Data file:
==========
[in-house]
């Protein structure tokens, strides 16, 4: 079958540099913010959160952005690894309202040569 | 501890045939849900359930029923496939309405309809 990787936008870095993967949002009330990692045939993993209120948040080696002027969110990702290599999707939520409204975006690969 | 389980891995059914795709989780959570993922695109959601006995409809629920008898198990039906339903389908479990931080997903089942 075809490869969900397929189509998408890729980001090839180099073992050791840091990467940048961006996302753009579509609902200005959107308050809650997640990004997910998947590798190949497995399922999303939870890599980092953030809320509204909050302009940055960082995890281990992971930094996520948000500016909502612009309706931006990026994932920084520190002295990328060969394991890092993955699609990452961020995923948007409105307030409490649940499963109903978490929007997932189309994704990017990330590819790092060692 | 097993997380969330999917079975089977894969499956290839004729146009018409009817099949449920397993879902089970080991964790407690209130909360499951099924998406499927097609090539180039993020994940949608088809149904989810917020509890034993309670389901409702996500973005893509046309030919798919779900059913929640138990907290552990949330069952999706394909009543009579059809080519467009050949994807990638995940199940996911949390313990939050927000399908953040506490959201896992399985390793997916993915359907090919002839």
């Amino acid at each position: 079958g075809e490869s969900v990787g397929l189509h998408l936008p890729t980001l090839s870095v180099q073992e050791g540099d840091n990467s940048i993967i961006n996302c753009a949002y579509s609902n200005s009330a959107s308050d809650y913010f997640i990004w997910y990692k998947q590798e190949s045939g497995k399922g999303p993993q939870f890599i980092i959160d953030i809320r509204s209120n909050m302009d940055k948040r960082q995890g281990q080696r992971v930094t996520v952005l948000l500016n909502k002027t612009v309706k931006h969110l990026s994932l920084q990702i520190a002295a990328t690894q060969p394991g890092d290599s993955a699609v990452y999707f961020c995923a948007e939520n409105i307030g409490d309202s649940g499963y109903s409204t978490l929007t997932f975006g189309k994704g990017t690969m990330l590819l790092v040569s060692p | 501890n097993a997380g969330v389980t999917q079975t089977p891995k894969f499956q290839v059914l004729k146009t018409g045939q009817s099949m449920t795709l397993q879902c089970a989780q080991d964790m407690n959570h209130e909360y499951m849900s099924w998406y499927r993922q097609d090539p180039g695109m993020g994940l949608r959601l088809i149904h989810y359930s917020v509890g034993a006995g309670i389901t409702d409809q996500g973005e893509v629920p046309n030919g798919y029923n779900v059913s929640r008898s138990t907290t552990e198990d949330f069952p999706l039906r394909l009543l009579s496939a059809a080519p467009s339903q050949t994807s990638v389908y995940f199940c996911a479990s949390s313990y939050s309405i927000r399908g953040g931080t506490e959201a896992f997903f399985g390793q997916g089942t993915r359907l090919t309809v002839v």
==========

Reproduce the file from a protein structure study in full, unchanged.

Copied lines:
[in-house]
């Protein structure tokens, strides 16, 4: 079958540099913010959160952005690894309202040569 | 501890045939849900359930029923496939309405309809 990787936008870095993967949002009330990692045939993993209120948040080696002027969110990702290599999707939520409204975006690969 | 389980891995059914795709989780959570993922695109959601006995409809629920008898198990039906339903389908479990931080997903089942 075809490869969900397929189509998408890729980001090839180099073992050791840091990467940048961006996302753009579509609902200005959107308050809650997640990004997910998947590798190949497995399922999303939870890599980092953030809320509204909050302009940055960082995890281990992971930094996520948000500016909502612009309706931006990026994932920084520190002295990328060969394991890092993955699609990452961020995923948007409105307030409490649940499963109903978490929007997932189309994704990017990330590819790092060692 | 097993997380969330999917079975089977894969499956290839004729146009018409009817099949449920397993879902089970080991964790407690209130909360499951099924998406499927097609090539180039993020994940949608088809149904989810917020509890034993309670389901409702996500973005893509046309030919798919779900059913929640138990907290552990949330069952999706394909009543009579059809080519467009050949994807990638995940199940996911949390313990939050927000399908953040506490959201896992399985390793997916993915359907090919002839």
């Amino acid at each position: 079958g075809e490869s969900v990787g397929l189509h998408l936008p890729t980001l090839s870095v180099q073992e050791g540099d840091n990467s940048i993967i961006n996302c753009a949002y579509s609902n200005s009330a959107s308050d809650y913010f997640i990004w997910y990692k998947q590798e190949s045939g497995k399922g999303p993993q939870f890599i980092i959160d953030i809320r509204s209120n909050m302009d940055k948040r960082q995890g281990q080696r992971v930094t996520v952005l948000l500016n909502k002027t612009v309706k931006h969110l990026s994932l920084q990702i520190a002295a990328t690894q060969p394991g890092d290599s993955a699609v990452y999707f961020c995923a948007e939520n409105i307030g409490d309202s649940g499963y109903s409204t978490l929007t997932f975006g189309k994704g990017t690969m990330l590819l790092v040569s060692p | 501890n097993a997380g969330v389980t999917q079975t089977p891995k894969f499956q290839v059914l004729k146009t018409g045939q009817s099949m449920t795709l397993q879902c089970a989780q080991d964790m407690n959570h209130e909360y499951m849900s099924w998406y499927r993922q097609d090539p180039g695109m993020g994940l949608r959601l088809i149904h989810y359930s917020v509890g034993a006995g309670i389901t409702d409809q996500g973005e893509v629920p046309n030919g798919y029923n779900v059913s929640r008898s138990t907290t552990e198990d949330f069952p999706l039906r394909l009543l009579s496939a059809a080519p467009s339903q050949t994807s990638v389908y995940f199940c996911a479990s949390s313990y939050s309405i927000r399908g953040g931080t506490e959201a896992f997903f399985g390793q997916g089942t993915r359907l090919t309809v002839v």